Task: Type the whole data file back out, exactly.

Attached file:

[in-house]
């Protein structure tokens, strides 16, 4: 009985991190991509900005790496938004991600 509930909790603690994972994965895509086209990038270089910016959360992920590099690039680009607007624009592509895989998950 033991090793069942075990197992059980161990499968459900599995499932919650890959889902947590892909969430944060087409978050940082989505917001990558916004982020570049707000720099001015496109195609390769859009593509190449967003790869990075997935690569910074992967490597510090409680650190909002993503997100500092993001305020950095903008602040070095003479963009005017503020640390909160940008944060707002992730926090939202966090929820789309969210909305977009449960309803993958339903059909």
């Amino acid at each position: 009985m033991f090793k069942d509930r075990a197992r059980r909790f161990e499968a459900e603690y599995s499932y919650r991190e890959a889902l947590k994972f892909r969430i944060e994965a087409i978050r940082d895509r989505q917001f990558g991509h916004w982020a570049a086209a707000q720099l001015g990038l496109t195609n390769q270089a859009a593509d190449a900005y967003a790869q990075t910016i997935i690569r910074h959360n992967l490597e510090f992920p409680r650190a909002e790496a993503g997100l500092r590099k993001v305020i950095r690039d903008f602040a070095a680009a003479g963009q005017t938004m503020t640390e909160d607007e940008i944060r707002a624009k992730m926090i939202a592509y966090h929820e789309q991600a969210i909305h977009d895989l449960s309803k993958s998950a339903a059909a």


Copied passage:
[in-house]
């Protein structure tokens, strides 16, 4: 009985991190991509900005790496938004991600 509930909790603690994972994965895509086209990038270089910016959360992920590099690039680009607007624009592509895989998950 033991090793069942075990197992059980161990499968459900599995499932919650890959889902947590892909969430944060087409978050940082989505917001990558916004982020570049707000720099001015496109195609390769859009593509190449967003790869990075997935690569910074992967490597510090409680650190909002993503997100500092993001305020950095903008602040070095003479963009005017503020640390909160940008944060707002992730926090939202966090929820789309969210909305977009449960309803993958339903059909």
């Amino acid at each position: 009985m033991f090793k069942d509930r075990a197992r059980r909790f161990e499968a459900e603690y599995s499932y919650r991190e890959a889902l947590k994972f892909r969430i944060e994965a087409i978050r940082d895509r989505q917001f990558g991509h916004w982020a570049a086209a707000q720099l001015g990038l496109t195609n390769q270089a859009a593509d190449a900005y967003a790869q990075t910016i997935i690569r910074h959360n992967l490597e510090f992920p409680r650190a909002e790496a993503g997100l500092r590099k993001v305020i950095r690039d903008f602040a070095a680009a003479g963009q005017t938004m503020t640390e909160d607007e940008i944060r707002a624009k992730m926090i939202a592509y966090h929820e789309q991600a969210i909305h977009d895989l449960s309803k993958s998950a339903a059909a």